History Professor Paul Barclay and Director of Digital Scholarship Services Eric Luhrs were invited to participate in a workshop on “Advancing Digital Scholarship in Japanese Studies” at the prestigious Reischauer Institute of Japanese Studies at Harvard University. Their flagship digital project, the East Asia Image Collection, served as a catalyst for discussion and as an inspiration for new digital scholarship in the field.
The impetus for the invitation was Harvard Yenching Library’s newly acquired collection of ephemera, books, and manuscripts for Japanese-governed Manchukuo (“Manchuria”). Manchukuo, a region that consisted of China’s three northeastern provinces, existed as a state from 1932-1945 and was considered the jewel in the crown of Japanese empire. The new collection includes over 2000 items, including hundreds of postcards, board games, propaganda posters, scrapbooks, and hundreds of rare books. Barclay and Luhrs were asked to help survey the materials due to their expertise with similar materials in the EAIC.
Their ten years of experience in collecting, cataloging, and building the East Asia Image Collection, an open access archive of almost 6000 postcards and historical ephemera from the Japanese Empire, have made Luhrs and Barclay a valuable resource in this scholarly arena. In the course of the project they have encountered and overcome numerous complexities in terms of digitization, representation, and managing long-term access and preservation of the digital surrogates. They are well positioned to help others negotiate these hurdles and, more importantly, create the foundations not only to build new archives and collections, but also to connect these collections across institutions.
Over the course of two days, Barclay and Luhrs met both with scholars of Japanese Studies and experts in digital scholarship to discuss best practices and strategies in creating digital scholarship projects.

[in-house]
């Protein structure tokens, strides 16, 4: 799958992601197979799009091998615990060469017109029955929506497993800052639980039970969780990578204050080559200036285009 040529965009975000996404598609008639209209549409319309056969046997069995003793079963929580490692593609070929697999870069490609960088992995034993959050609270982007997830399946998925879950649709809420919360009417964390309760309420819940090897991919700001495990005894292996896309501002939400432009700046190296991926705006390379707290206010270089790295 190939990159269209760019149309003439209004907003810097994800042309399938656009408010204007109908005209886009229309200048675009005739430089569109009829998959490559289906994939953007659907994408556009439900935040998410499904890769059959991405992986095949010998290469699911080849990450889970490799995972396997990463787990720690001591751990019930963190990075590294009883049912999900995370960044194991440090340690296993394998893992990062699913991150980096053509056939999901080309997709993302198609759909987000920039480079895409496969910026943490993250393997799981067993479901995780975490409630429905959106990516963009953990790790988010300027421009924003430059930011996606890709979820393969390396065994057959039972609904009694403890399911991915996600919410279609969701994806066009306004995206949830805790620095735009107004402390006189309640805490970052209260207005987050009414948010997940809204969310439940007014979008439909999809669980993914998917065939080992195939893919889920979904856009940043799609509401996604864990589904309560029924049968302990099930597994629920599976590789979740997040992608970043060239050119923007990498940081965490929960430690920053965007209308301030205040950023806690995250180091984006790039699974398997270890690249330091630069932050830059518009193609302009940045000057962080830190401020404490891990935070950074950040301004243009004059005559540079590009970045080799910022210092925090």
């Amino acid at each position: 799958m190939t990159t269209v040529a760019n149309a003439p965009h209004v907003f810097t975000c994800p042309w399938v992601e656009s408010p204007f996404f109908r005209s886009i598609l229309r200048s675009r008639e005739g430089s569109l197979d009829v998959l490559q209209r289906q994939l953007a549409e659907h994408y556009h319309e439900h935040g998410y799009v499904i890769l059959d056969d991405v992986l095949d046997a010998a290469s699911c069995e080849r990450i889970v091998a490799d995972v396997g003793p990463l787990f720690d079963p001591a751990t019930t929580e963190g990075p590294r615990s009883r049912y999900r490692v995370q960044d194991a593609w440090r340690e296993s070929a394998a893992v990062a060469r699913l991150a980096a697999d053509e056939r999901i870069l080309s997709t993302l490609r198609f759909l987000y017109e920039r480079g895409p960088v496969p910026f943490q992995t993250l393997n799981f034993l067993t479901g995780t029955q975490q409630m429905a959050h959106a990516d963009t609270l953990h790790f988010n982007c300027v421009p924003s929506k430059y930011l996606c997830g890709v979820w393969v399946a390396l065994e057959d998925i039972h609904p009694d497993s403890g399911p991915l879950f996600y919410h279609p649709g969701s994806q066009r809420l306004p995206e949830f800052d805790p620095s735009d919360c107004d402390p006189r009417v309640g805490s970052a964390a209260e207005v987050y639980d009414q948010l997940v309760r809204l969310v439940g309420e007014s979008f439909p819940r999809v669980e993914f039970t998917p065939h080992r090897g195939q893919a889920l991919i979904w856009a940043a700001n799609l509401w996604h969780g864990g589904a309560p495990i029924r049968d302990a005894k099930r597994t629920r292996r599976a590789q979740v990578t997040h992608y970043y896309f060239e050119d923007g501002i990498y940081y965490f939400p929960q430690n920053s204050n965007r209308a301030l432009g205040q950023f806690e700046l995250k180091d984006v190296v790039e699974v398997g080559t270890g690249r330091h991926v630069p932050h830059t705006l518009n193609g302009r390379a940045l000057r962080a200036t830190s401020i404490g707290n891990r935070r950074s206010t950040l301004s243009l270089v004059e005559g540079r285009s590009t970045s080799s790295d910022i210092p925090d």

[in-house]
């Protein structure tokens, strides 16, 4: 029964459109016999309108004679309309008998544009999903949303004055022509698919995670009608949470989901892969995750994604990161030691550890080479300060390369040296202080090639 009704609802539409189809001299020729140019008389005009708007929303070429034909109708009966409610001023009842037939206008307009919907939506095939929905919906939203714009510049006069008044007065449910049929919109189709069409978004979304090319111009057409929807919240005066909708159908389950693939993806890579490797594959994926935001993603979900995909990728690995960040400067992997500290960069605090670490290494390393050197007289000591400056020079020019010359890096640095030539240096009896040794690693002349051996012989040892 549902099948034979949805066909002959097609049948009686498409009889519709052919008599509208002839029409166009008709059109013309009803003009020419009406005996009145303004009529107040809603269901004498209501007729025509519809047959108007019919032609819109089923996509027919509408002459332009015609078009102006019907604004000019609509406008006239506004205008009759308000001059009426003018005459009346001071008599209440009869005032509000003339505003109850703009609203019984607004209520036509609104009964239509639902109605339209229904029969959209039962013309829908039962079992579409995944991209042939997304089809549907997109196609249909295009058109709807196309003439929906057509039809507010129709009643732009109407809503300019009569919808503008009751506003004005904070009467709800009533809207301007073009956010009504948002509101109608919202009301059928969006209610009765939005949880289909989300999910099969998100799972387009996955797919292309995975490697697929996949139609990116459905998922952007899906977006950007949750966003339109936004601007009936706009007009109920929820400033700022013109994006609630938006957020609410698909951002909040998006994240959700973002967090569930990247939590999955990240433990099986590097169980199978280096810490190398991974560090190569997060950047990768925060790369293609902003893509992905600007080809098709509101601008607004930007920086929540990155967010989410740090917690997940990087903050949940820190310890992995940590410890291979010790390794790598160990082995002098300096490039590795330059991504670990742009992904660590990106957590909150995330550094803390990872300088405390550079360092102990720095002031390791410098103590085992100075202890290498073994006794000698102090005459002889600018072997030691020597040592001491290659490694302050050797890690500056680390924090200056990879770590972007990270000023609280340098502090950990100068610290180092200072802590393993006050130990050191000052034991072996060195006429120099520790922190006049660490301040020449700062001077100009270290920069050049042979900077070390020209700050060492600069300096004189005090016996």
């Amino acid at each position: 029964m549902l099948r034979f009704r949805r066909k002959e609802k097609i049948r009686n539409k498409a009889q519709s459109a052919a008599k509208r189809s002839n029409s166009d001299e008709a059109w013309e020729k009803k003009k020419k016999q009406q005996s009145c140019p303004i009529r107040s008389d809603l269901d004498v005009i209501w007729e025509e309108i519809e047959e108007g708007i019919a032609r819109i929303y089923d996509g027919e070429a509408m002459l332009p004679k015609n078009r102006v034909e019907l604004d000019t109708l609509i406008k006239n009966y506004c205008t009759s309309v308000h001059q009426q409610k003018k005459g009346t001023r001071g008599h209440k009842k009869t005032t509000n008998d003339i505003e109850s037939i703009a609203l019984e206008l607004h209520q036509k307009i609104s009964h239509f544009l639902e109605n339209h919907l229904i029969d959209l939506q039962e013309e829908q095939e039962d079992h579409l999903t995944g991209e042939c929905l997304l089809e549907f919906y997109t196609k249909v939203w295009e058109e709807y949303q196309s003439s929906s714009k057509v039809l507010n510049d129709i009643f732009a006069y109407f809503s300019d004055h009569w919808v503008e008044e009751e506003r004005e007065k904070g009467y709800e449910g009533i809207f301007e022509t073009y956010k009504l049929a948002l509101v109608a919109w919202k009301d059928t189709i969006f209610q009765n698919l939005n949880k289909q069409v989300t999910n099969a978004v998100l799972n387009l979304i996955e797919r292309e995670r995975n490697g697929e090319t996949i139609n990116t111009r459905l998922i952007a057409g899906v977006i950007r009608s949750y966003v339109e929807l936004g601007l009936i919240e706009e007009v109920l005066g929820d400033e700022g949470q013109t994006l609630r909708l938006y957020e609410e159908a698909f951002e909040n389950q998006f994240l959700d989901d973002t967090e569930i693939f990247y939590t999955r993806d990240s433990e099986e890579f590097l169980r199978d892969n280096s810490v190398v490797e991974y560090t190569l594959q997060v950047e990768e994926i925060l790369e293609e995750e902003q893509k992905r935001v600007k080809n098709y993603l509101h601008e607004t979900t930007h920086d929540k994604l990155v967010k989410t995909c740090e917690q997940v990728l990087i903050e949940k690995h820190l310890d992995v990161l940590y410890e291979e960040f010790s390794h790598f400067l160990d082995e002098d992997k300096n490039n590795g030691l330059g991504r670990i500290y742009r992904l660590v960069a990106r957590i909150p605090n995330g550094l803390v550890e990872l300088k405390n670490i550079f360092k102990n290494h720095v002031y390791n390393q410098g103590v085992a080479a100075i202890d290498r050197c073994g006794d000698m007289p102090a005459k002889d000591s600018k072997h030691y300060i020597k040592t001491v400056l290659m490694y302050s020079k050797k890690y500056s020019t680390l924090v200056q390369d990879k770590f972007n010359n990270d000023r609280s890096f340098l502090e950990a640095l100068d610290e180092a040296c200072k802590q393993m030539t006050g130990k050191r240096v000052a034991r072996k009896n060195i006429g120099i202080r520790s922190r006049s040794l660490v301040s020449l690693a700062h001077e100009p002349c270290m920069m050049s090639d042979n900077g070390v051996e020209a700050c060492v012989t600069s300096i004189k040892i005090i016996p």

During their presentation, “Growing the East Asia Image Collection over a Decade,” Director Luhrs presented on the technical, conceptual, institutional, and administrative aspects of building a world-class digital archive. Barclay explained how the EAIC has drawn volunteers, students, collaborators, and donors into the project over the years. Barclay focused on three ongoing projects in international collaboration: the Lafayette-Showa Memorial Museum (Tokyo) project to digitize, transcribe, translate, and publish postcard-letters from Japanese families to soldiers in the Philippine Islands in 1945 and 1946; a joint venture between Lafayette and the Puli Municipal Museum in Taiwan to build a digital archive for the Taroko-Japanese War of 1914, and a partnership between Kyoto University and Lafayette College to link digital archives across the Pacific Ocean.
Their second session, “From Shoebox to Online Showcase: How to build a Digital Image Collection” included fellow researchers Ted Bestor, Professor of Anthropology and Director of Harvard’s Reischauer Institute, and Kuniko McVey, Librarian of Japanese Language Materials at Yenching. Using Harvard’s new Manchukuo collection as a focus, this session was a round-table discussion of how scholars should (and shouldn’t) build digital research collections.
Finally, for the conference’s round-up session, Barclay and Luhrs moderated a discussion among thirty scholars, librarians, and technologists about the future of digital scholarship, copyright issues, and best teaching practices.
The focused nature of the conference provided the opportunity for like-minded scholars from a number of prestigious universities and institutions to share resources and solutions. Having the best and brightest of the field assembled in the same location created a unique space for a rich and productive exchange of ideas.
Barclay and Luhrs will return to Harvard in May to continue the conversation. The spring session will have a more specific focus on Harvard’s new Manchuria materials and will work to bring together the strengths of scholars and library scientists from multiple institutions in the development of a new research collection.